Pierre-Jean David d’Angers was the most prolific and one of the most important French sculptors of the first half of the nineteenth century. Throughout his almost fifty-year career (1819–1856) David remained true to his conviction that sculptural monuments dedicated to the achievements of great men and women most permanently and vividly express the greatness of a people. He continuously sought commissions for monuments portraying historical and contemporary figures whom he admired in order to commit their contributions to posterity. His most famous public commission, the figurative pediment of the Pantheon in Paris (1830–1837), which commemorates great men and was dedicated by a grateful nation, exemplifies these life-long principles.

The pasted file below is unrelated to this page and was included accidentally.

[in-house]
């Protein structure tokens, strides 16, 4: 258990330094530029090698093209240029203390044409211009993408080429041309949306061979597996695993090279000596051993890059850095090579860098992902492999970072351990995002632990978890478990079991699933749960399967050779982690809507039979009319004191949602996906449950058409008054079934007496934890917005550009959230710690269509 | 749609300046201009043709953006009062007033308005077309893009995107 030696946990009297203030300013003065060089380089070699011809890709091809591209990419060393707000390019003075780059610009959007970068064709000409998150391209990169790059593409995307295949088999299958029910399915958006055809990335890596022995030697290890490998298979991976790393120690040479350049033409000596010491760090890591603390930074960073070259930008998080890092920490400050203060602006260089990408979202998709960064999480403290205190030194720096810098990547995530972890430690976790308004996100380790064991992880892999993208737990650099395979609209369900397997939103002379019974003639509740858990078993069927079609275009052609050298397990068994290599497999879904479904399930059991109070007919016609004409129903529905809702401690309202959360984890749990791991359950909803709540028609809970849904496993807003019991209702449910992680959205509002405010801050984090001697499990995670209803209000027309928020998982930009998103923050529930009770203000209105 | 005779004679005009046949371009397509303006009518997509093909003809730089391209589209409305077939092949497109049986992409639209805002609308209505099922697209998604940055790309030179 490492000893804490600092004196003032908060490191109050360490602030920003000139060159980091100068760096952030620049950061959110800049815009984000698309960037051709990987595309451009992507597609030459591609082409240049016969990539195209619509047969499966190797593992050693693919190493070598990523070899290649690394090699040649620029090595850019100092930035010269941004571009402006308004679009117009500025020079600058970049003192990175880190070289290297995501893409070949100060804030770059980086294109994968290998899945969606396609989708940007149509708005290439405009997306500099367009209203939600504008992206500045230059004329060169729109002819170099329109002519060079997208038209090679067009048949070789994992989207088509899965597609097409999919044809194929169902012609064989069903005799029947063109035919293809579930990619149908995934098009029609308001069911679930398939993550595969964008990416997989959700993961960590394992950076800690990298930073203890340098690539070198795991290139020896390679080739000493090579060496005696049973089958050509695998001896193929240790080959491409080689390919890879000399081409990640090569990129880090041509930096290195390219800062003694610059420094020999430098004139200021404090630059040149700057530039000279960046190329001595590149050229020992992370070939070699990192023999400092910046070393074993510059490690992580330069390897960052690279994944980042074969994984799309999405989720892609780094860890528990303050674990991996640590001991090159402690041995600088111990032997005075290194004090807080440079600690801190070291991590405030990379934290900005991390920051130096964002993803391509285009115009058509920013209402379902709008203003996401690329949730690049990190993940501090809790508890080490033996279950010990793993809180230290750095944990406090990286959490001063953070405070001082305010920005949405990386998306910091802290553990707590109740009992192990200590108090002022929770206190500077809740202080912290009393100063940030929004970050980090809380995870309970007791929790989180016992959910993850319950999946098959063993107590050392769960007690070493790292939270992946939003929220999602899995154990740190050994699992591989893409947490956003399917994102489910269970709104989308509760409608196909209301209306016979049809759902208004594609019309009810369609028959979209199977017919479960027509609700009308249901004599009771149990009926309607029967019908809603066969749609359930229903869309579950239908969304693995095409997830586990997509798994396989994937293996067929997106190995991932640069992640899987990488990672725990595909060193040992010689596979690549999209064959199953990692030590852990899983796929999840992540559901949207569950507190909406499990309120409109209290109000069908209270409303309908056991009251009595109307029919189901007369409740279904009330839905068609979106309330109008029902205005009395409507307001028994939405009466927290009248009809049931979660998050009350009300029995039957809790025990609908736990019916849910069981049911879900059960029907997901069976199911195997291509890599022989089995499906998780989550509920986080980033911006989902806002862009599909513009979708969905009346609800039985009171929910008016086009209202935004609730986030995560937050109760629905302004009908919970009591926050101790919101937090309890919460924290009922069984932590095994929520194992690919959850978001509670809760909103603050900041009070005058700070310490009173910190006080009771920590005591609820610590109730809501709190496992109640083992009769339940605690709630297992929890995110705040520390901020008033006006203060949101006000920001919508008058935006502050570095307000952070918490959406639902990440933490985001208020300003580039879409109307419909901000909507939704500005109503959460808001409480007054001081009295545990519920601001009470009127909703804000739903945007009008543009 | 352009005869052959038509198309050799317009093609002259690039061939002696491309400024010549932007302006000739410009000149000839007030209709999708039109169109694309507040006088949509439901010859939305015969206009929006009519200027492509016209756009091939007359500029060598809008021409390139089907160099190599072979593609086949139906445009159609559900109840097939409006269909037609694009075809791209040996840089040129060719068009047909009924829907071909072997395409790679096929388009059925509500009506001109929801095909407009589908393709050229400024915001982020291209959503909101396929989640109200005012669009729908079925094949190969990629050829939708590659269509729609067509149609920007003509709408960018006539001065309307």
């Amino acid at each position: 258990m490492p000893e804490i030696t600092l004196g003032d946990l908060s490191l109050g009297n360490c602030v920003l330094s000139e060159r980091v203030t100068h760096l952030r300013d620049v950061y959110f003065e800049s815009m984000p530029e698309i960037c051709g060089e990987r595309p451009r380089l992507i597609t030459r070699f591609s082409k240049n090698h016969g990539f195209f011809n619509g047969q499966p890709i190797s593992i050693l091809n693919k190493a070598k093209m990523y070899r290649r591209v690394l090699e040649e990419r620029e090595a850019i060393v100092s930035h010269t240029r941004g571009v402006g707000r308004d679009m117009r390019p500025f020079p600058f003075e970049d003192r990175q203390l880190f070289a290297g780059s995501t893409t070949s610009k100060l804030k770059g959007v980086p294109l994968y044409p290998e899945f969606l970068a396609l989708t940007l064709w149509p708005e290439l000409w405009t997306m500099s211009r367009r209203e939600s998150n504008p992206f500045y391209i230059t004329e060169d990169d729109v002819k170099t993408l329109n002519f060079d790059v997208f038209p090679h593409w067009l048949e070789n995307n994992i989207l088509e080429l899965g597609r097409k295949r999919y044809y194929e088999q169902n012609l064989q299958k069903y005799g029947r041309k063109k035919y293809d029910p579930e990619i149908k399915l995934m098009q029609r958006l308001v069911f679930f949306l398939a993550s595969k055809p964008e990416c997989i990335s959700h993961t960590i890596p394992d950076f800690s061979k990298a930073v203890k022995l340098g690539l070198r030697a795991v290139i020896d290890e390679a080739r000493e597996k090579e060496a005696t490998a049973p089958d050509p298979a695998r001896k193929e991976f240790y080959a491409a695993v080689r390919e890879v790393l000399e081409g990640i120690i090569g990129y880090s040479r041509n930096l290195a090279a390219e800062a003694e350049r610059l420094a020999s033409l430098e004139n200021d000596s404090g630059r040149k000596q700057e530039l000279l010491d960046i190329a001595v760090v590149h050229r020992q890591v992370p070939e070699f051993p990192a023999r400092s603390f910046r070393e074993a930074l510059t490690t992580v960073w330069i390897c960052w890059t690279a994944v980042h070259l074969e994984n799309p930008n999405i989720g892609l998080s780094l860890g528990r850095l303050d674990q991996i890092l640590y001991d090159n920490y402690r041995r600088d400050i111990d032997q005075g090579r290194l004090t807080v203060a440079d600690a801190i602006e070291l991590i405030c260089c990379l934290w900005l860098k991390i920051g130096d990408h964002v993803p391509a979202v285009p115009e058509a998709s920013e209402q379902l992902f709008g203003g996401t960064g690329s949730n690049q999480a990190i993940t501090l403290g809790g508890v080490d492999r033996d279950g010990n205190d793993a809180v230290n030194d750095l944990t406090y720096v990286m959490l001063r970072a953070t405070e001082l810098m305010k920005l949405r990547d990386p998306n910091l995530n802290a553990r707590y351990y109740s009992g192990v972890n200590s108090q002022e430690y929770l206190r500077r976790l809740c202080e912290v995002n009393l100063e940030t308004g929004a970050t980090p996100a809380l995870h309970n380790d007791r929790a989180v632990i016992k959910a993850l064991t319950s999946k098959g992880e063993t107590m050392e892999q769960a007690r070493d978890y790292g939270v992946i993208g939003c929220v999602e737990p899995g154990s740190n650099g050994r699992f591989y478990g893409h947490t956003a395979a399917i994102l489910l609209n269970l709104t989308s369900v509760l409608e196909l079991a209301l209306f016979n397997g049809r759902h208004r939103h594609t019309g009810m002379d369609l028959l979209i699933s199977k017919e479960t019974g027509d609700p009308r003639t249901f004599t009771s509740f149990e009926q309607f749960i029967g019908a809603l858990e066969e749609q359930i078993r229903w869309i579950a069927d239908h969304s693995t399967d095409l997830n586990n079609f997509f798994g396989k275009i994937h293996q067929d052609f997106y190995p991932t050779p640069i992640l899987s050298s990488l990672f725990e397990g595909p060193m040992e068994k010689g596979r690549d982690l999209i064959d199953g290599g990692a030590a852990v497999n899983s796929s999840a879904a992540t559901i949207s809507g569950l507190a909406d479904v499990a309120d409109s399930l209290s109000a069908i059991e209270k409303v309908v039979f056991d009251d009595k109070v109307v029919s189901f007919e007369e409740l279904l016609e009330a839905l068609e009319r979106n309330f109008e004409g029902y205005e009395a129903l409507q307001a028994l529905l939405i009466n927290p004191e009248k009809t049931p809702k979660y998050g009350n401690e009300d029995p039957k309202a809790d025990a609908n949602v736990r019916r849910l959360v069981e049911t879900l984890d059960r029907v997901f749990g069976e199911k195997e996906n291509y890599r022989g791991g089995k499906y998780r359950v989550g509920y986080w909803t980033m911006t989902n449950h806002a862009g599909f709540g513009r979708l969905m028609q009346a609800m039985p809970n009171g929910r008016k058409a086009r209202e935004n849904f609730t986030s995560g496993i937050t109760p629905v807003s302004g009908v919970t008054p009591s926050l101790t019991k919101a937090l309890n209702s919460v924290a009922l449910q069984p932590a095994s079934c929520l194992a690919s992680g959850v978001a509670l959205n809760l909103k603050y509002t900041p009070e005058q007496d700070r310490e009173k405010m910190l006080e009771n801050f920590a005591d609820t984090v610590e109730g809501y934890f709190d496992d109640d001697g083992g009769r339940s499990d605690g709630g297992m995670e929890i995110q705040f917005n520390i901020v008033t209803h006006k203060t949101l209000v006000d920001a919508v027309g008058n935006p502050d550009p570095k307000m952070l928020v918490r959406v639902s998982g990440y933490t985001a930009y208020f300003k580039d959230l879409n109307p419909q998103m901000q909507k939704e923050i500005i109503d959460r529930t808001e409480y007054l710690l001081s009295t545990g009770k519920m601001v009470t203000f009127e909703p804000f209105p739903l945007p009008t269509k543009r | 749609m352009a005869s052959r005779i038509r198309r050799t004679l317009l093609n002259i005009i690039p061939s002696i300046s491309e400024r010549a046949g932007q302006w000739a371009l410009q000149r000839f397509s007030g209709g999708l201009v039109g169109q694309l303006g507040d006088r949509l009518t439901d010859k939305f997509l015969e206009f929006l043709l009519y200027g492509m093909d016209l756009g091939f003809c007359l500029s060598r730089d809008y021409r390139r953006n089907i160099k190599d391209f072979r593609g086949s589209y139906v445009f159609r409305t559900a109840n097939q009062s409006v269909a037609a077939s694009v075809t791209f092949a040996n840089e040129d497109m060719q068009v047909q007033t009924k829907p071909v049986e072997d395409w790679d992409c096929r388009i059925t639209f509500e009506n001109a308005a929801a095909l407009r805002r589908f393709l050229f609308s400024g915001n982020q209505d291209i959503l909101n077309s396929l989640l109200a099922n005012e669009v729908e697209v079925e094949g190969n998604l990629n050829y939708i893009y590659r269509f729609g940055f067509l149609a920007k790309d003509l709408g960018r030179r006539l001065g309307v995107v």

David d’Angers extended his definition of public monuments to include portrait medallions. In the 1820s he dedicated himself to a personal campaign of creating contemporary and retrospective medallic portraits of illustrious sitters. By the end of his life David had executed almost five-hundred portrait medallions, frequently travelling great distances to model his sitters from life. The medallions most often were not commissioned. David himself chose whom he deemed worthy of inclusion into his medallic pantheon. David also did not profit from the portraits. He generally delivered his wax models to professional founders for casting and dissemination through sale.
Pierre Jean David d'Angers (French, Angers 1788–1856 Paris)